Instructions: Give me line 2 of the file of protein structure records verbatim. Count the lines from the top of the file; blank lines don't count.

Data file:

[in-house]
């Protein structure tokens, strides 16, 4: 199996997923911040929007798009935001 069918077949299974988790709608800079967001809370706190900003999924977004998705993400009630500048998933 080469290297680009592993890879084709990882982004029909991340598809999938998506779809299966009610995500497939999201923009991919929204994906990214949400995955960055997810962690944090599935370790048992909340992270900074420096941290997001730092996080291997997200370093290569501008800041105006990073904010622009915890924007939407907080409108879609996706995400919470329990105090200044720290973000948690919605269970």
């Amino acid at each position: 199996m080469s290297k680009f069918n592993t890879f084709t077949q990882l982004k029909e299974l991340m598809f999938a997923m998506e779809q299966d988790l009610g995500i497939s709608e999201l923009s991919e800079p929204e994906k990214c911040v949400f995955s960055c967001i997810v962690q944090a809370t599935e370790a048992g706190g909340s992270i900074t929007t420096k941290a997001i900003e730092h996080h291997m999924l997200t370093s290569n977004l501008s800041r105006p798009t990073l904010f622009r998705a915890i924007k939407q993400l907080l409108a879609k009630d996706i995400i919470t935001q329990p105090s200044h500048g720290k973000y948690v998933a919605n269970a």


């Protein structure tokens, strides 16, 4: 199996997923911040929007798009935001 069918077949299974988790709608800079967001809370706190900003999924977004998705993400009630500048998933 080469290297680009592993890879084709990882982004029909991340598809999938998506779809299966009610995500497939999201923009991919929204994906990214949400995955960055997810962690944090599935370790048992909340992270900074420096941290997001730092996080291997997200370093290569501008800041105006990073904010622009915890924007939407907080409108879609996706995400919470329990105090200044720290973000948690919605269970």